Earlier this week I talked about how the fashion blogging bubble might have burst, discussing how brands appear to have shifted from PR stunts to business strategy when working with bloggers. Upon reading the insightful comments, of which many could have their own post, one struck me in particular:
“The concept of intellectual property–the monetization of valuable content–is becoming both less transparent and also intrinsically more complex as partnership marketing strategies evolve. It’s not just the blogging community that is struggling with this. Plenty of more traditional content providers and syndicators are between a rock and a hard place right now trying to figure out how they can sustain their business models in the digital era. Do you put content behind a pay wall? Do you harvest and sell user information to third parties? Do you increase advertising?” – Erin from Stumptown Stil
For a while, bloggers appeared to transcend the problems of the publishing industry. However, as bloggers become more established and thus the industry as a whole, we will have to deal with the very same monetization problems as the rest of the publishing industry. Talk about growing pains.
Bloggers do offer real value to brands. Many brands like Cambridge Satchel Company got off the ground through the help of bloggers integrating their products in content. The exchange for product for content for many bloggers is very much a win/win situation, ie, as a personal style blogger, how to you keep content fresh for your readers without breaking the bank? I know this from blogging in the pre-gifting era, it took years to get out of that mess. However, gifting, unless you plan on peddling that stuff on eBay (which opens a whole new can of ethical worms) won't pay the rent.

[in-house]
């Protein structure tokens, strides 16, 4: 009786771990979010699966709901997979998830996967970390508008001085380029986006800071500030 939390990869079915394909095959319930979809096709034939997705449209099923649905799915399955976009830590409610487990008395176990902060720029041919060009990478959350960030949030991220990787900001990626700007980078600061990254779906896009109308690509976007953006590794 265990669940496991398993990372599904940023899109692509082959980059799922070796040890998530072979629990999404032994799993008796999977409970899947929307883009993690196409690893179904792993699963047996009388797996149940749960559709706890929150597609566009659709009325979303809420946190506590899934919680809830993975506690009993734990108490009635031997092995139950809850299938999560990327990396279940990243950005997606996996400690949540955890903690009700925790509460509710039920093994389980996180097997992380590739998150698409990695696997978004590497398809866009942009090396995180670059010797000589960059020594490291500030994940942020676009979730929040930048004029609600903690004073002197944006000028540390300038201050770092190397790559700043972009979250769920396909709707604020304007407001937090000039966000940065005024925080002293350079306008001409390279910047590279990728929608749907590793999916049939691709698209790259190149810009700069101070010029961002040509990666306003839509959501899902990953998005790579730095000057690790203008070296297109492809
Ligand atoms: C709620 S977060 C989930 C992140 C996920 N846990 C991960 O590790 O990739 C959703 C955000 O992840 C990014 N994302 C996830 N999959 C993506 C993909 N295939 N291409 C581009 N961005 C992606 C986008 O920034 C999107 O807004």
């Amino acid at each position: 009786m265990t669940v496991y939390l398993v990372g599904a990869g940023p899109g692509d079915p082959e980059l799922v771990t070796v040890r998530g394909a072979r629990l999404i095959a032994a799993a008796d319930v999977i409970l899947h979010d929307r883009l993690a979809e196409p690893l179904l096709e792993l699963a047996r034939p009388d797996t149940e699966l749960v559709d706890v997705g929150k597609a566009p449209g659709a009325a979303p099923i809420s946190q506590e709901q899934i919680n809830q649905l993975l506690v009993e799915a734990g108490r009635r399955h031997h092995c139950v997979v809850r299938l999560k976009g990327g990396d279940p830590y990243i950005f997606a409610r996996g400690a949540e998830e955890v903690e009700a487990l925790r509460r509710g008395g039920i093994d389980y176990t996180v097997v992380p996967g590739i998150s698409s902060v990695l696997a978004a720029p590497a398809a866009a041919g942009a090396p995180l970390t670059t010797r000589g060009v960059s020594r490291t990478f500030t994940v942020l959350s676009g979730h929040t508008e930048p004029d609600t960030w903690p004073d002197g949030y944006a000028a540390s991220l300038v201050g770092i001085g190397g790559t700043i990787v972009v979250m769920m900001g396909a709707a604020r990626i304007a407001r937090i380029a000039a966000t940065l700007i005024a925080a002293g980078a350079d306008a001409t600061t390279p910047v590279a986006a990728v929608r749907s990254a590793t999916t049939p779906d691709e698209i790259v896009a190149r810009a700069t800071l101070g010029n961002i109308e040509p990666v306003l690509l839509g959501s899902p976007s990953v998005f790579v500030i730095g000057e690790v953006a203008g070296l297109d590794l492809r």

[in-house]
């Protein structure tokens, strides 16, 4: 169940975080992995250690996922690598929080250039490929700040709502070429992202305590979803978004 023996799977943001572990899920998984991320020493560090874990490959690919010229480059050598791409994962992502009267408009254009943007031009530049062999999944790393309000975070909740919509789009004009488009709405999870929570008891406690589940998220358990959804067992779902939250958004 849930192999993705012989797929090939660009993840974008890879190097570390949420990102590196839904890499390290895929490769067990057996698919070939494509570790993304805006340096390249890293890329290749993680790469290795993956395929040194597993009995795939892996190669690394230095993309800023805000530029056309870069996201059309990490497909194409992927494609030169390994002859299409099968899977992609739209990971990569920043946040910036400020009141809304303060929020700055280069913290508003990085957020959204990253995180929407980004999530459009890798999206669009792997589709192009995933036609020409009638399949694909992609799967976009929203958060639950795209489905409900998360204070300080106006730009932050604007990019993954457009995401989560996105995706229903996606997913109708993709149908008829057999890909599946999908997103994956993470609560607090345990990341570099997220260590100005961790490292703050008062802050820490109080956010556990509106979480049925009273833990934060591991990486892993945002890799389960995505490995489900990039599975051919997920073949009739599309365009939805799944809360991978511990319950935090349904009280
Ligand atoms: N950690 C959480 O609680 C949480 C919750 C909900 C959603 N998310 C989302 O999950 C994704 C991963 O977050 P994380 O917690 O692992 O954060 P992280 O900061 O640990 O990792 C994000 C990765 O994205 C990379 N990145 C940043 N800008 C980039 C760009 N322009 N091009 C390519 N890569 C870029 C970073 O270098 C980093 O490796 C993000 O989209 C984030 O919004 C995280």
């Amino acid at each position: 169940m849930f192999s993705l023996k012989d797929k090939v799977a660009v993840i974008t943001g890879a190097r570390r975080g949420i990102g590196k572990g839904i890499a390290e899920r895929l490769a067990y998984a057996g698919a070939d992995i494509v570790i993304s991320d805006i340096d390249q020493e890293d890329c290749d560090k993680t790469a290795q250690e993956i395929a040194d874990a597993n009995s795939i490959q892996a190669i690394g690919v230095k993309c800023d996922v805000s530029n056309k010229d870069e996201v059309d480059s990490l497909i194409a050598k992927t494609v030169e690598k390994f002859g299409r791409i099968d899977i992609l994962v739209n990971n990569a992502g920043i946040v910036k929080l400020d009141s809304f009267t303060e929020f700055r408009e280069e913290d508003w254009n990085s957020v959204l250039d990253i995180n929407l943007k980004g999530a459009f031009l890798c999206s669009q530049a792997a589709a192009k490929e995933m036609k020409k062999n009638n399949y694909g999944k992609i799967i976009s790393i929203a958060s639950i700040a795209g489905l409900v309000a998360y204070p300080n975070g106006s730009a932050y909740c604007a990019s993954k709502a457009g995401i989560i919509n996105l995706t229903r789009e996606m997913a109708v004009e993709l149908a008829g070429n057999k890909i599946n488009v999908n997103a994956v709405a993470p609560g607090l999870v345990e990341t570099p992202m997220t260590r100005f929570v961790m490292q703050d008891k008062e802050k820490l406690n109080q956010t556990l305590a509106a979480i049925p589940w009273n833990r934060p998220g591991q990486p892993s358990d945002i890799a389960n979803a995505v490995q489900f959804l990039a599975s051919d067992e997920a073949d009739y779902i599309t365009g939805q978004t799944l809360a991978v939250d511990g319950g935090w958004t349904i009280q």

So what do you have to offer as a blogger? How do you survive in the post-PR stunt phase of blogging?
Treat Yourself Like a Professional
Back in the day, when I was working on my blog, I spoke with a consultant, who said there were some really great things going on with my blog, but the photos needed to be professional quality, not my little digicam. At the time, no bloggers were using SLR's to take photos, so I told him that it was part of the “appeal” of blogging that I didn't have “professional” looking photos. That was probably the biggest mistake of my career. You may be a beginner, but that is no excuse for amateur work in the professional landscape, because readers tend to follow quality work.
If you don't treat yourself, and your blog as though it were a real business, don't expect others to treat you like a professional.
Create professional quality work, and opportunities will open up.
Decide on What You Are Selling:
Many bloggers, myself included, just started blogging and figured it out along the way. The truth is, that may work, sometimes, but it won't ultimately work unless you know what your “product” is. Are you selling styling tips? Are you a writer? Are you selling your photography services? Do you have a clothing shop? Are you an event planner? Do you want to work in television or video?
The truth is, everyone has to sell themselves at some point, so don't worry about coming off as to “salesy” if you come from a place of authenticity (ie, you really love the craft of writing) and you offer real value to your readers/customers, it will be a natural fit.
Create a Business Plan: